39. @ PAULA – CON have a membership issue for sure and thankfully do not give a share of leadership votes to ‘business lobby groups’ or whatever the equivalent of Unions would be but that is a bit of tangent. In the Corbyn/Owen leadership election turnout was around 450-ish votes per constituency (highest in England at over 500-ish voter per constituency is you want to use that measure, similarish to SNP deputy leader ). To win a clean majority in next GE the task is a lot easier if SLAB can regain more of the left vote in Scotland.

    Anyway, that is a bit of a side point.

    What % of NEC is now controlled by Momentum and Unions (ie has LAB become the party of Lansmann and Len?) Len only actually representing 6% of his own members of course!

    This stacking of ‘democracy’ is a concern for myself, maybe others. It is one of the main reasons I dislike the EU – how many people voted for Juncker? I could have been persuaded to vote for Miliband (David pref) or maybe even Smith but if I wanted to vote for Lansmann or Len I’d like to see their name as party leader, not their front man. McDonnell was too toxic so they wheeled out Corbyn – nice, amiable, principled and seemingly wearing a bullet-proof jacket for his ‘baggage’ issues of previously held views.

  40. Interesting findings here on the desire for a second referendum. If the move to 50% beds in with other polls, then it starts to get more difficult for governments to ignore.

    I have an inkling that in the end, May could well be seeking a second vote in order to get herself out of a hole of a poor Brexit. This has always been one of my top expectations amongst a range of potential scenarios, with the only piece missing being the fact that going to the polls for a second time lacked widespread popular support. If that’s changing, then the doubts over whether we will ever actually leave grow and intensify.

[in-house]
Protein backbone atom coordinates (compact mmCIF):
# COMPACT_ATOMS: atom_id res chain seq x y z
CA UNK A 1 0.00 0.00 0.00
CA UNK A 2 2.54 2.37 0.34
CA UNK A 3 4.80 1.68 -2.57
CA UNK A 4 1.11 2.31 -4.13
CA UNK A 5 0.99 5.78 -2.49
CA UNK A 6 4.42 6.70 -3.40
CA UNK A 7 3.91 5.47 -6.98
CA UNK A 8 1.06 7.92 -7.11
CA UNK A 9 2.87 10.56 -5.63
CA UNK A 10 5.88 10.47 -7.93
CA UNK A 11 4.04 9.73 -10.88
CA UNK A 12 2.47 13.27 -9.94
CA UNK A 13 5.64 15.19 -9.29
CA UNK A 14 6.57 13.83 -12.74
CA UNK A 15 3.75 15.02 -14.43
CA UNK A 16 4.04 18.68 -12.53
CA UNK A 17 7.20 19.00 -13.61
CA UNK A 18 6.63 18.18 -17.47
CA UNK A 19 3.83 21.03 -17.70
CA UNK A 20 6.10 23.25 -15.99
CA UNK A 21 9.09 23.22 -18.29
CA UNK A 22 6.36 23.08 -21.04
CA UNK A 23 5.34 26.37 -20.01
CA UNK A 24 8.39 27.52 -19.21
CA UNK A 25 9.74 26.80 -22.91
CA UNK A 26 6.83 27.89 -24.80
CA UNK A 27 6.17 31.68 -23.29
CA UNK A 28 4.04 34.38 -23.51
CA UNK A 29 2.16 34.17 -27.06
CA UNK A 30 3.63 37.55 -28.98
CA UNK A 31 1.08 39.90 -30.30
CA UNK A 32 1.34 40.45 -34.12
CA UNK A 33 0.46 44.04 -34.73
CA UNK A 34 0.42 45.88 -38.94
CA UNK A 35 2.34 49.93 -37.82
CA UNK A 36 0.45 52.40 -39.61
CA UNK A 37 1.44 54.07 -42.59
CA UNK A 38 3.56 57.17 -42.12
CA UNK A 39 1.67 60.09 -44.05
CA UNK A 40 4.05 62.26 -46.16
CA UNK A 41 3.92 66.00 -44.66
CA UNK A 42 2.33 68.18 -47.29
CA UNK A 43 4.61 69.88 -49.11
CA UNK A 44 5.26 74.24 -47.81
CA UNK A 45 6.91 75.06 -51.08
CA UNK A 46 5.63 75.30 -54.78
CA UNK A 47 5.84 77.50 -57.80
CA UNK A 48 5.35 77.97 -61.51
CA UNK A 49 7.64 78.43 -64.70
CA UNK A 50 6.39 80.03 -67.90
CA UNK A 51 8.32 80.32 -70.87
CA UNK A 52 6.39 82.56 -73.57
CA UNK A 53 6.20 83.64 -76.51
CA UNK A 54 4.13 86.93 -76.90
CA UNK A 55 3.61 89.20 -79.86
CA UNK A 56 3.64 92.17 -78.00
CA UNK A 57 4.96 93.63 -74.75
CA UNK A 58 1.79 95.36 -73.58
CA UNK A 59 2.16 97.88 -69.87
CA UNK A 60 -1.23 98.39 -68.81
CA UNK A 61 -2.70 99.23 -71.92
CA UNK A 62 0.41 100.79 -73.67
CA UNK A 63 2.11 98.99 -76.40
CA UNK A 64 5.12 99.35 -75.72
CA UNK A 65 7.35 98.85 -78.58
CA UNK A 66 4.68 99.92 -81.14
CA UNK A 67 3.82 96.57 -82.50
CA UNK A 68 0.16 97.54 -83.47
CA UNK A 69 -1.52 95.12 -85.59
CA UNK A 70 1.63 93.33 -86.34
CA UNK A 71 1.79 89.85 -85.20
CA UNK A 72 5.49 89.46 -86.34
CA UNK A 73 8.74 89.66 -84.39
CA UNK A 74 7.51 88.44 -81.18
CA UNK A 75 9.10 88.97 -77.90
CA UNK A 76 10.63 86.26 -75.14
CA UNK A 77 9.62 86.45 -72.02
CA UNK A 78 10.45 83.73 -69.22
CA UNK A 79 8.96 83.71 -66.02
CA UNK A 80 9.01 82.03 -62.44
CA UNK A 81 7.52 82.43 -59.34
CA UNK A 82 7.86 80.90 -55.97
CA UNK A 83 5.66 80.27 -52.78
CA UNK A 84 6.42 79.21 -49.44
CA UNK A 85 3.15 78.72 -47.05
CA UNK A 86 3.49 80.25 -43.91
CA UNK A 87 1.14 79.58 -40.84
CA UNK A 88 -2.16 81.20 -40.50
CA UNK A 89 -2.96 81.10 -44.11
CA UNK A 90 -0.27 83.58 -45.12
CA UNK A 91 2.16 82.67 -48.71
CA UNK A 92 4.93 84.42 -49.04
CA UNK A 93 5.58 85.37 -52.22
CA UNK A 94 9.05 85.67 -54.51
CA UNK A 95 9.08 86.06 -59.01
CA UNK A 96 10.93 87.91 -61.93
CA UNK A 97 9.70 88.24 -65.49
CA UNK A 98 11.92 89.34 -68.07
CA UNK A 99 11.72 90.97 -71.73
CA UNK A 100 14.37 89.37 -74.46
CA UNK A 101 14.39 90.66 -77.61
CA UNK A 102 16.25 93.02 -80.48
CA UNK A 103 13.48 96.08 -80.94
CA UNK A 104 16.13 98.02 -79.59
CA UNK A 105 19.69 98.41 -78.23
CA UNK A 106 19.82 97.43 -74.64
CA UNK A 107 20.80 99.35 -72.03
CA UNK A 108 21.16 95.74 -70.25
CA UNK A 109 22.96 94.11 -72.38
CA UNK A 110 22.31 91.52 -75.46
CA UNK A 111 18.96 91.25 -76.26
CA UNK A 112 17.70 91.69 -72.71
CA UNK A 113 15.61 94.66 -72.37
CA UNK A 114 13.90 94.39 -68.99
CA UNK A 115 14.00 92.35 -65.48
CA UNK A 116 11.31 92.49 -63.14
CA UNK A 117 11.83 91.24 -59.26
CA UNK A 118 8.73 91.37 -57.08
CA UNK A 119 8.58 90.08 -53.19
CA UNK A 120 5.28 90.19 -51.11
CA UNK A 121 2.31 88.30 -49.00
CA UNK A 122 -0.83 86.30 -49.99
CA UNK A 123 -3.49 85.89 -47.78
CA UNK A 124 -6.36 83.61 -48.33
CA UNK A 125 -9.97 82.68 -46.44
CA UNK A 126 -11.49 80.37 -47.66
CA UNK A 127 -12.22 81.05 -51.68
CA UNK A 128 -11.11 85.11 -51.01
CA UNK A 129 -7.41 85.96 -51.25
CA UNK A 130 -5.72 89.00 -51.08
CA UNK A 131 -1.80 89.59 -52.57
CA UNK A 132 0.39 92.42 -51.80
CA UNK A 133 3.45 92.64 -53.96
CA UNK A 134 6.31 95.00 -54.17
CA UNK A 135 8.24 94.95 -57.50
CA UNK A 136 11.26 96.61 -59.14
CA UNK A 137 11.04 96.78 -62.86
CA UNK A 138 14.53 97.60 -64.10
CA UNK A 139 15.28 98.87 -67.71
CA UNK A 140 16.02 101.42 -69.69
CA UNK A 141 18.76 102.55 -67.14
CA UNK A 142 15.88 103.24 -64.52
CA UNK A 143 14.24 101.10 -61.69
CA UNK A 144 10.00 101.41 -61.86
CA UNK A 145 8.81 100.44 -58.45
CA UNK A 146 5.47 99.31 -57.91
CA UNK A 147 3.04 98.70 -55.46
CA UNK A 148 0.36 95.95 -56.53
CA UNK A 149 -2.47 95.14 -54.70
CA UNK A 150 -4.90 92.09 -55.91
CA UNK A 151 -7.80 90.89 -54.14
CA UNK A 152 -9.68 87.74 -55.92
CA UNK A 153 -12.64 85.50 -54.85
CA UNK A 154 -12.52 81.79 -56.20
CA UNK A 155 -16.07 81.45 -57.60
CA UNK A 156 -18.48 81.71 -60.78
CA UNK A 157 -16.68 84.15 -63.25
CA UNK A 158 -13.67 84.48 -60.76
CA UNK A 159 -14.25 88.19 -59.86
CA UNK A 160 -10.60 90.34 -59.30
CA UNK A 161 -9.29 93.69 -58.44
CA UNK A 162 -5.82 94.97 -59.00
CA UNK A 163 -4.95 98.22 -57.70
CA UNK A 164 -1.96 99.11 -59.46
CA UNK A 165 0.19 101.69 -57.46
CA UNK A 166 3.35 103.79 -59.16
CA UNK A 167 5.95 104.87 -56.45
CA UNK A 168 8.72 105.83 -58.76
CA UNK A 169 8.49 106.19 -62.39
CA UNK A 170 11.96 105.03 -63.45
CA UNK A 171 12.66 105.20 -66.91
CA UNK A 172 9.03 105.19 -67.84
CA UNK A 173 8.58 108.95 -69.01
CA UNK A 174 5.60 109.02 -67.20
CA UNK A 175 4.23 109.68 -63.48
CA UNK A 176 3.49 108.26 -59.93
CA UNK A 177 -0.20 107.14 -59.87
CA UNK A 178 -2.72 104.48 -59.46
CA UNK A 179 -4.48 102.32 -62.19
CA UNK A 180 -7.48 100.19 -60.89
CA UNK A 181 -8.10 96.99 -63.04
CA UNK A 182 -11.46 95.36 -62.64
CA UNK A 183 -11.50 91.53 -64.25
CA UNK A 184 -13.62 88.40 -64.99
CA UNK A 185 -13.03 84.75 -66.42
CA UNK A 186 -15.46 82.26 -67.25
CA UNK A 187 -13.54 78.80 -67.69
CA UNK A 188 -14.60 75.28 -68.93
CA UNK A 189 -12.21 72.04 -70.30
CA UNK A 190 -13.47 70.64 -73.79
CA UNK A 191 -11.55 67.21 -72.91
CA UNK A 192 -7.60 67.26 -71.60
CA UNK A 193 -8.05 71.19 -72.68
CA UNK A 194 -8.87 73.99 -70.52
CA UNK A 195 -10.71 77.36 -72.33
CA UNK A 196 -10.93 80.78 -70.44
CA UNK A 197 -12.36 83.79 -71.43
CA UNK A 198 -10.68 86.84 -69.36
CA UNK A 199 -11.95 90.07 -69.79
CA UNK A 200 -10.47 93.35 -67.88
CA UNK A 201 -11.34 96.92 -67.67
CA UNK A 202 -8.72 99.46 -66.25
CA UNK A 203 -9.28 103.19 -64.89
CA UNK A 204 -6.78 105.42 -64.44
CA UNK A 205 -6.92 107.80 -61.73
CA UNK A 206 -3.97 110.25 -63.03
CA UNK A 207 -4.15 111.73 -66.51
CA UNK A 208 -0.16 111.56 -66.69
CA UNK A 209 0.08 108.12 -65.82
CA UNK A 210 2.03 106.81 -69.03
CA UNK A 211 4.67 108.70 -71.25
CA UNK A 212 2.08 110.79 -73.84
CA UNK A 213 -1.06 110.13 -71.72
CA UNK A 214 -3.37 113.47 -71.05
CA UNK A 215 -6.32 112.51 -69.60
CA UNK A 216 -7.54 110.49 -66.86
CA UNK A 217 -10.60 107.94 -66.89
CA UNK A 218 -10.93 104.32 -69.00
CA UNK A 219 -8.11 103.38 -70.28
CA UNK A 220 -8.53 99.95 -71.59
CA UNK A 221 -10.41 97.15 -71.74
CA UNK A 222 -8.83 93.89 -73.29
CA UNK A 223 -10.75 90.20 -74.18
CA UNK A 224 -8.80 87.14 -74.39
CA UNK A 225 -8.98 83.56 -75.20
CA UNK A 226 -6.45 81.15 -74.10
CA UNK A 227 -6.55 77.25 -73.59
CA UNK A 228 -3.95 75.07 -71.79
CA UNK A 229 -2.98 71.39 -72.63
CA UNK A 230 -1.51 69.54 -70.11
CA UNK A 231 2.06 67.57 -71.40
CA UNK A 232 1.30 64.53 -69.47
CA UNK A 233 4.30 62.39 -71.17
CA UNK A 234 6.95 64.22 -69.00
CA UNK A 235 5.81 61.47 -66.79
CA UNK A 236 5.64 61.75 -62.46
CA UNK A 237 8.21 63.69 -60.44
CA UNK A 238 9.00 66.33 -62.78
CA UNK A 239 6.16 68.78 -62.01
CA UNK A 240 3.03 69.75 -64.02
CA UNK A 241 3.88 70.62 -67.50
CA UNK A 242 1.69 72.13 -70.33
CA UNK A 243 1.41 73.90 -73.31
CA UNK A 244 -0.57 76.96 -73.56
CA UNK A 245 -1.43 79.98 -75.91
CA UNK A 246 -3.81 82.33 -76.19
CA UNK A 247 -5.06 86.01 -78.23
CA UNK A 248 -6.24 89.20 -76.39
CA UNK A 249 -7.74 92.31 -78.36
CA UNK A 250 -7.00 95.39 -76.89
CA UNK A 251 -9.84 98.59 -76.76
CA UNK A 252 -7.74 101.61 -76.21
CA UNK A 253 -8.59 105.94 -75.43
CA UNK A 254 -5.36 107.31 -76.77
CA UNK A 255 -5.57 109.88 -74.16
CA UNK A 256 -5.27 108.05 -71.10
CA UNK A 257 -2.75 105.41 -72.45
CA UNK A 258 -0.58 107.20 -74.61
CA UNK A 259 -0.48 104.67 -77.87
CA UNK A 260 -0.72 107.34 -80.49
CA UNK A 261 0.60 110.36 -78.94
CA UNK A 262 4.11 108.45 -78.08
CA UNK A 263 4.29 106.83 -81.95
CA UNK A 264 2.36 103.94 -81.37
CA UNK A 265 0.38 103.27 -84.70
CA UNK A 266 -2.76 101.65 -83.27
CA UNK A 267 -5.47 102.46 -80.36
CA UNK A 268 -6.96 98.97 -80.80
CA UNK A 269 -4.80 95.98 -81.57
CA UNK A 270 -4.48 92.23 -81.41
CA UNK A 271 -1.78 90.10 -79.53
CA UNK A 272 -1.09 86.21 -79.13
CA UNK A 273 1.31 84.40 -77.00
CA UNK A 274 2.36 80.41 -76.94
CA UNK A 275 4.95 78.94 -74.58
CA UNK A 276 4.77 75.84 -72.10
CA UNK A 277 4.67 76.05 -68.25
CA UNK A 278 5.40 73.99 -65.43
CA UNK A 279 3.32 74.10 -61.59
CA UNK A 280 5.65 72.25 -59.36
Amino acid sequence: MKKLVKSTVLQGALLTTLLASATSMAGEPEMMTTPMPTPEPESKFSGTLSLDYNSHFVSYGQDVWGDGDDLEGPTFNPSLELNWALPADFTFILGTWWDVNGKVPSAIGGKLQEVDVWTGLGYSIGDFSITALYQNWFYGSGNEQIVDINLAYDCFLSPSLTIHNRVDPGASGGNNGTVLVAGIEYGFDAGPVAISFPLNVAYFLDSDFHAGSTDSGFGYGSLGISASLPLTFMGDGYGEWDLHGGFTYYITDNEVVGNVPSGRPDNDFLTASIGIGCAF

41. Trev, wheeled out? JC won two leadership elections on the face of the most awful off rule book maneuvering. Lab membership soared.

    Why do you constantly seek to undermine every UK democratic process using schoolbook sophistry except for the brexit vote that you instead cling to with fervor ?

  42. More development within Tory circles today on the Brexit red lines and the ECJ. There is a mounting sense of concern amongst the hard liners, and my reading of this is that they have over reached themselves this morning.

    IDS has penned a newspaper article, backed up by signed letters issuing new demands of May. It appears that one of their central points is that there should be no rule for the ECJ in a transition period, and there should be no role for the ECJ regarding citizens rights after the transition.

    I can see the second demand being met, possibly, but there is no chance that the first part will be acceptable. We absolutely have to have a transition period, and I suspect that this form the battle ground for the defeat of the Tory hardliners. Once they’ve been stuffed on this issue, whether they retain any real influence over proceedings is going to be the outstanding question, so I think this is a pivotal moment in the whole affair.